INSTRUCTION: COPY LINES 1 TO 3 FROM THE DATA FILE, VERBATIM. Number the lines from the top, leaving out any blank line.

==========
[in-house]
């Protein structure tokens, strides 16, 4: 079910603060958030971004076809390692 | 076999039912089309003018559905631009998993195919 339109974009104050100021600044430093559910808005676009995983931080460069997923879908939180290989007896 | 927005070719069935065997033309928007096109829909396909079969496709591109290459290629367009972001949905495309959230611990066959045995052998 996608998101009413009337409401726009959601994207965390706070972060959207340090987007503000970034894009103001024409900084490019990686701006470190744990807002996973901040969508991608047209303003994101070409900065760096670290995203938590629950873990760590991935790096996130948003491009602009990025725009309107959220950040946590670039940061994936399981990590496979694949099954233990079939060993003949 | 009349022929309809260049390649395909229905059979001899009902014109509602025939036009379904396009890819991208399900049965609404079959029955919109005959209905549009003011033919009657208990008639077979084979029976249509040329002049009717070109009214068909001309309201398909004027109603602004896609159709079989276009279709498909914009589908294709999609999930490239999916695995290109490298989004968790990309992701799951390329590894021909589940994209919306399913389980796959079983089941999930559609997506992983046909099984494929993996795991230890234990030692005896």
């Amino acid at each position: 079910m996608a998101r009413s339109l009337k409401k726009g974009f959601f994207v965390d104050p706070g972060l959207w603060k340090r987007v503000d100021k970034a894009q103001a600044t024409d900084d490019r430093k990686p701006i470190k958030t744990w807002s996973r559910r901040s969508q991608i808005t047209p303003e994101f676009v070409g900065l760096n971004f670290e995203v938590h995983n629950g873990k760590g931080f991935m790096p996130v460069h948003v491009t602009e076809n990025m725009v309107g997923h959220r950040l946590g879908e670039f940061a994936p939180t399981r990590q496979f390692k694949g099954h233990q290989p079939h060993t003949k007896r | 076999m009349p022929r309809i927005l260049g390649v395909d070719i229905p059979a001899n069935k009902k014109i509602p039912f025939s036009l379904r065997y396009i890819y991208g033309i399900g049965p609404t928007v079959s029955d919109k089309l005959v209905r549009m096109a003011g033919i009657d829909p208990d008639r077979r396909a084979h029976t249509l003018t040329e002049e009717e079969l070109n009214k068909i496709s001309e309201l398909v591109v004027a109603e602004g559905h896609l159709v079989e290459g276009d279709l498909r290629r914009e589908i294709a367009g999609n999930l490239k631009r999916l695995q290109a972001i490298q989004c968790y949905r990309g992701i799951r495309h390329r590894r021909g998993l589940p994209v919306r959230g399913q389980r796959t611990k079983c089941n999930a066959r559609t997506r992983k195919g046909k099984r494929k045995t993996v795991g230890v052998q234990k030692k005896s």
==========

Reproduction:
[in-house]
């Protein structure tokens, strides 16, 4: 079910603060958030971004076809390692 | 076999039912089309003018559905631009998993195919 339109974009104050100021600044430093559910808005676009995983931080460069997923879908939180290989007896 | 927005070719069935065997033309928007096109829909396909079969496709591109290459290629367009972001949905495309959230611990066959045995052998 996608998101009413009337409401726009959601994207965390706070972060959207340090987007503000970034894009103001024409900084490019990686701006470190744990807002996973901040969508991608047209303003994101070409900065760096670290995203938590629950873990760590991935790096996130948003491009602009990025725009309107959220950040946590670039940061994936399981990590496979694949099954233990079939060993003949 | 009349022929309809260049390649395909229905059979001899009902014109509602025939036009379904396009890819991208399900049965609404079959029955919109005959209905549009003011033919009657208990008639077979084979029976249509040329002049009717070109009214068909001309309201398909004027109603602004896609159709079989276009279709498909914009589908294709999609999930490239999916695995290109490298989004968790990309992701799951390329590894021909589940994209919306399913389980796959079983089941999930559609997506992983046909099984494929993996795991230890234990030692005896």
């Amino acid at each position: 079910m996608a998101r009413s339109l009337k409401k726009g974009f959601f994207v965390d104050p706070g972060l959207w603060k340090r987007v503000d100021k970034a894009q103001a600044t024409d900084d490019r430093k990686p701006i470190k958030t744990w807002s996973r559910r901040s969508q991608i808005t047209p303003e994101f676009v070409g900065l760096n971004f670290e995203v938590h995983n629950g873990k760590g931080f991935m790096p996130v460069h948003v491009t602009e076809n990025m725009v309107g997923h959220r950040l946590g879908e670039f940061a994936p939180t399981r990590q496979f390692k694949g099954h233990q290989p079939h060993t003949k007896r | 076999m009349p022929r309809i927005l260049g390649v395909d070719i229905p059979a001899n069935k009902k014109i509602p039912f025939s036009l379904r065997y396009i890819y991208g033309i399900g049965p609404t928007v079959s029955d919109k089309l005959v209905r549009m096109a003011g033919i009657d829909p208990d008639r077979r396909a084979h029976t249509l003018t040329e002049e009717e079969l070109n009214k068909i496709s001309e309201l398909v591109v004027a109603e602004g559905h896609l159709v079989e290459g276009d279709l498909r290629r914009e589908i294709a367009g999609n999930l490239k631009r999916l695995q290109a972001i490298q989004c968790y949905r990309g992701i799951r495309h390329r590894r021909g998993l589940p994209v919306r959230g399913q389980r796959t611990k079983c089941n999930a066959r559609t997506r992983k195919g046909k099984r494929k045995t993996v795991g230890v052998q234990k030692k005896s």